Which got me into trouble with my youth pastor who preached on the brothers of the early church and emphasized the brotherhood of all believers. He was not amused when I asked, “What about the sisters?” Remember that illustration about wisdom being a woman? If it’s a natural and righteous relationship for a man to pursue and marry a woman (wisdom), then what is to be said of the relationship between a woman and the woman (wisdom)? If the purpose of education is for men to teach manhood to men, then why bother educating women to the same level? Would that not be teaching a woman the nature of manhood, which is contrary to design? After all, there is this objective truth that does not change and would have it be so.

Which is to use a lot words to say that: “The nature of manhood is an objective truth.” Meaning that whatever generations of fathers taught their sons and teachers taught their students is that which should continue to be taught as long as humans exist. There’s just a slight problem with that. Not all aspects of traditional masculinity were ideals that ought to be enshrined. After all, it’s a system of beliefs that inherently exclude women (for being feminine) and men that are unable to measure up. It seems to me that the whole argument isn’t just about educating children to prepare them for a future, but using a theory to indoctrinate children to grow up to be adults who believe certain things about what it is to be men or women. The odd thing is that C.S. Lewis argued that it would be nonsensical to compare the educational level of a student from the past to the present. Shouldn’t it be the same for masculinity? Sure, an 1880s cowboy might be inherently masculine, but is he ‘more’ or ‘less’ masculine than a 1930s factory worker? What about compared to a 2010 computer programmer? The question becomes what the measure of masculinity is and how to measure up different people to it.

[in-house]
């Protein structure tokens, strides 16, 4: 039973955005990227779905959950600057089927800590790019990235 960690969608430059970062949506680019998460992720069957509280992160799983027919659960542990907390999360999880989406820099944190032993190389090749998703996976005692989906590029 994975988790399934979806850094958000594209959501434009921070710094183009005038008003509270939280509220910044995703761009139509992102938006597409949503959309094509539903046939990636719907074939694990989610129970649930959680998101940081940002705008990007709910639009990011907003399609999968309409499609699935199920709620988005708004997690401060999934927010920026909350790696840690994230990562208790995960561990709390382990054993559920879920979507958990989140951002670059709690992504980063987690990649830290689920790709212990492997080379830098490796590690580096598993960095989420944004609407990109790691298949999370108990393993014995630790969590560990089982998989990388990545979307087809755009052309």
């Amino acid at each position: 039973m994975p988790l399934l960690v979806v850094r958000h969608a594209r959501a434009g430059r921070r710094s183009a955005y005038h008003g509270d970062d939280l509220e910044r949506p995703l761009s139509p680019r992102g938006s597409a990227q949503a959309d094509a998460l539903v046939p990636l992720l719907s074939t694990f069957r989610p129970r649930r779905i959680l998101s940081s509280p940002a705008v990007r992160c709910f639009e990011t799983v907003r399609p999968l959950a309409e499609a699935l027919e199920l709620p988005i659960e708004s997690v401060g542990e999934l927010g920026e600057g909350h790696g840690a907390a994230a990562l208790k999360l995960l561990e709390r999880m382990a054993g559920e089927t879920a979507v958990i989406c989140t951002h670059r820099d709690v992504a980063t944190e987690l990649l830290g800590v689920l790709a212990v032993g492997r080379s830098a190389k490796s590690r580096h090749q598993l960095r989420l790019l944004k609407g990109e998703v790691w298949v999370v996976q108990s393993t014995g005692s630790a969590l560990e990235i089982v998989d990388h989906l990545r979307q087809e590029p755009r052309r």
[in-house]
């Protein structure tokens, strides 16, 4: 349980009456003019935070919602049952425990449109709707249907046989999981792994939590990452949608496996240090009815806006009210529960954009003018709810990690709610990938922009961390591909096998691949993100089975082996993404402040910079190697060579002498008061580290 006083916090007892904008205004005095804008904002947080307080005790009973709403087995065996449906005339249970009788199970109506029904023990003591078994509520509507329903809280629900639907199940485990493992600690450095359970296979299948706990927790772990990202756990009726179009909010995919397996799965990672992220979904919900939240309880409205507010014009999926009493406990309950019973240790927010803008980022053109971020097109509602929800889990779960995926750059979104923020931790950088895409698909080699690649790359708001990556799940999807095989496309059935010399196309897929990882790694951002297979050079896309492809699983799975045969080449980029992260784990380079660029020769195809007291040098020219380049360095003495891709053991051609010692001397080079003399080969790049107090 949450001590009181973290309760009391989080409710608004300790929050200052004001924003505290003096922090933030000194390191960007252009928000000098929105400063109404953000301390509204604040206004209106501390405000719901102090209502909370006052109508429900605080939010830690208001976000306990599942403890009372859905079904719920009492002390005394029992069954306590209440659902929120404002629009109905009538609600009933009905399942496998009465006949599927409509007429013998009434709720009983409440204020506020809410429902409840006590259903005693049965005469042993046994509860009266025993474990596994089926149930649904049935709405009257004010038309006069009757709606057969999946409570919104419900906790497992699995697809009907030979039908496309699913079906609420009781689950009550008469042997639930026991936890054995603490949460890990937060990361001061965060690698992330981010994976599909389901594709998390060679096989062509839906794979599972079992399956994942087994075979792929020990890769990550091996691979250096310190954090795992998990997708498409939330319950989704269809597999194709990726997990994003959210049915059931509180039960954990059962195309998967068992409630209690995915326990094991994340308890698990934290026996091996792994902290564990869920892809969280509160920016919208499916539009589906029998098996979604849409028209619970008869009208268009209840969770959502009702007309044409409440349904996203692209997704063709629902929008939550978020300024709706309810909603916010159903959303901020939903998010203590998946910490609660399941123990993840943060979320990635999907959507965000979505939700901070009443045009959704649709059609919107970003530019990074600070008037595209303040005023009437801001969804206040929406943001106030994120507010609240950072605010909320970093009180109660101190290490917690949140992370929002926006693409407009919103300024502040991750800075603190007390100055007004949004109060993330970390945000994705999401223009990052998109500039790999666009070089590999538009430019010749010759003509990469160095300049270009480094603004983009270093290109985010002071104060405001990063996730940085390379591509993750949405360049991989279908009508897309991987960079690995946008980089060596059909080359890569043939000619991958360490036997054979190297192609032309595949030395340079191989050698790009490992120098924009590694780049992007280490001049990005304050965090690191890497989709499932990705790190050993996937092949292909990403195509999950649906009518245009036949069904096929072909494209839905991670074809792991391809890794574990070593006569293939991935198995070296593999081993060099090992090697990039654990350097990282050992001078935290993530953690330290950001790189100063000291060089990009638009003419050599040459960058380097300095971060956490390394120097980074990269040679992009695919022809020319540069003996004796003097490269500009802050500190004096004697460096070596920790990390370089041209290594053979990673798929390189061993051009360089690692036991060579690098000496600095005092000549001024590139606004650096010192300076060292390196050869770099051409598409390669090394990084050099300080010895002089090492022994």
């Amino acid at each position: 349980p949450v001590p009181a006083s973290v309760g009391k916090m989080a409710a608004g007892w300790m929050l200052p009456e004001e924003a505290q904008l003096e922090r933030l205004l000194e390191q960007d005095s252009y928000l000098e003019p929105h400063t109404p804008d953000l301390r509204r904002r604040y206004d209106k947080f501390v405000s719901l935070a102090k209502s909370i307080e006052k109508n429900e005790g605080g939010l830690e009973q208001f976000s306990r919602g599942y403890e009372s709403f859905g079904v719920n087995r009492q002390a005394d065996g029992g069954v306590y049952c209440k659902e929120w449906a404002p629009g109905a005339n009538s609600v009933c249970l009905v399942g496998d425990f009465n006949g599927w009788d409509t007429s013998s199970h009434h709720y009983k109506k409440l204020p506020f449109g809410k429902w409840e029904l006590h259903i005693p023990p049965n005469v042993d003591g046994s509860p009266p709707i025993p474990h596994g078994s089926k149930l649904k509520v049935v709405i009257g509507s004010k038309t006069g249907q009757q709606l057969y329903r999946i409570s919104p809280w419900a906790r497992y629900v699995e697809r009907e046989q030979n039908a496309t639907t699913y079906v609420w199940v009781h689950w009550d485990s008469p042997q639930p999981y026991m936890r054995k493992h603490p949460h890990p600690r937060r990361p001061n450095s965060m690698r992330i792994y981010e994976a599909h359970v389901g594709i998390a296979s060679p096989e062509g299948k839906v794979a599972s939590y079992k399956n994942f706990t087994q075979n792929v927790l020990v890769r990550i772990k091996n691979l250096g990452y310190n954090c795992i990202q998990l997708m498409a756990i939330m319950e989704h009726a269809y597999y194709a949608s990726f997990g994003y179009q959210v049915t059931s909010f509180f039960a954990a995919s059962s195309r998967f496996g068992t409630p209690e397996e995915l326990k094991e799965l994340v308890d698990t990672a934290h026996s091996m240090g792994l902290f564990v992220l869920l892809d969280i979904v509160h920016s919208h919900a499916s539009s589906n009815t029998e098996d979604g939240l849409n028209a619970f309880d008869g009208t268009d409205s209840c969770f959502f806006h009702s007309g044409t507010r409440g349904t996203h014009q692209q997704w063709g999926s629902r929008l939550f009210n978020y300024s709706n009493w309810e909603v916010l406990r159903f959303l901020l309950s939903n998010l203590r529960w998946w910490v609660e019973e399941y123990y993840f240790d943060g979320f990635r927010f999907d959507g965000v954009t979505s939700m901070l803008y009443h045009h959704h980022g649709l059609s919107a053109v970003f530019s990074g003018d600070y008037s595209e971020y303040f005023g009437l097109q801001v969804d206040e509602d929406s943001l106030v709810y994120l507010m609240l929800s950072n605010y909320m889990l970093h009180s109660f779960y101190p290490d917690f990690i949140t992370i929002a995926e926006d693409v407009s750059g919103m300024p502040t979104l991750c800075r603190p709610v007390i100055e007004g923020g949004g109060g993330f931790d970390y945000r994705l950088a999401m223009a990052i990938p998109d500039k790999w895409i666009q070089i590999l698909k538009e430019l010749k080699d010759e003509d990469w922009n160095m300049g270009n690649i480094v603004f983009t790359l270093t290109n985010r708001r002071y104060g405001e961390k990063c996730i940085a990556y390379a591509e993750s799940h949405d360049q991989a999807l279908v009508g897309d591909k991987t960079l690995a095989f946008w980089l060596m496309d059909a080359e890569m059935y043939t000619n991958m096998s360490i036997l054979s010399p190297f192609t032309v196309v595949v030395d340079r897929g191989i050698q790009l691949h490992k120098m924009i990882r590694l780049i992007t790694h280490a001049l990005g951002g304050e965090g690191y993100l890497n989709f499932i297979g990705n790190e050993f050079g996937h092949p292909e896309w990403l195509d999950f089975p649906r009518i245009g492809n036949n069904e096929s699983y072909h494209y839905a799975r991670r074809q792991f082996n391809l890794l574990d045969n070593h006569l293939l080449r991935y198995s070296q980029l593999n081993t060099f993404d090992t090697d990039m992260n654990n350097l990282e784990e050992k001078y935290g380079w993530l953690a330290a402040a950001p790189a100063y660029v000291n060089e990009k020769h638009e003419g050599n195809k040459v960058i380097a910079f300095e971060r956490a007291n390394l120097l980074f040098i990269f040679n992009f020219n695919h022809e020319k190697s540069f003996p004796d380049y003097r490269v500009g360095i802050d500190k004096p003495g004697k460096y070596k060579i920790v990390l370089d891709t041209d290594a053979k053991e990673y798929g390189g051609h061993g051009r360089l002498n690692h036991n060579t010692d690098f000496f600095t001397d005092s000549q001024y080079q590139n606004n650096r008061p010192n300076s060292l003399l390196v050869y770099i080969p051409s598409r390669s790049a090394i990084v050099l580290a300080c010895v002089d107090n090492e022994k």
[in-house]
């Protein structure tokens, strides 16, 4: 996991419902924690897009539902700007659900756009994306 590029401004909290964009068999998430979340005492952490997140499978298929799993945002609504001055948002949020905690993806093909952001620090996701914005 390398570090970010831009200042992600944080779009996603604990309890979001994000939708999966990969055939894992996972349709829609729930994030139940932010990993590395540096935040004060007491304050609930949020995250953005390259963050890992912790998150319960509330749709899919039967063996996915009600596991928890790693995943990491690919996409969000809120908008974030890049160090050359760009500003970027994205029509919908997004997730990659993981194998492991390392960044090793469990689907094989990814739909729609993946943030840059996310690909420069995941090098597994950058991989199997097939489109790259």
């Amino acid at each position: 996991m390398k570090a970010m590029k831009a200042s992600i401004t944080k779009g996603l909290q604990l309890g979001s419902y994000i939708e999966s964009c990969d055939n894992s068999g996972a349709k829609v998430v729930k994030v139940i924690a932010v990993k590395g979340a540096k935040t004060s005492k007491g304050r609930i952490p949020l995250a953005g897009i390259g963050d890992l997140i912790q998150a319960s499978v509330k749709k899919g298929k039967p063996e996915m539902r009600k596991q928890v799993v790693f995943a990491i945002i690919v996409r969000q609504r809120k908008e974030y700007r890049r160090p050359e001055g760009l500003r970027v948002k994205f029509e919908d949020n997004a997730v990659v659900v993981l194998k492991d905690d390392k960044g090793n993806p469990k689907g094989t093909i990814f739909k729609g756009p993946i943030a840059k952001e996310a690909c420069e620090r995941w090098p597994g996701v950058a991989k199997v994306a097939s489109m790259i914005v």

But what if the nature of the world contains both objective truth and subjective truth – the objective truth that morality is necessary for a healthy society, but a subjective truth about what the nature of masculinity and femininity is? A subjective truth that changes with the times and the people who mold it. If we continue to live in a ‘one or the other’ world, then we will continue to exist in a place that divides men and women, truth and falsehood, wisdom and folly into two opposing camps where one is right and the other wrong, one is good and the other is evil. That’s the sort of thinking that got us into this mess. We need to accept the subjective thinking that allows the lines to be blurred where they need be to give us the freedom to change when and where we need to so that each person can be empowered and not indoctrinated.

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...Anyway, that's just how I feel about it ... What do you think?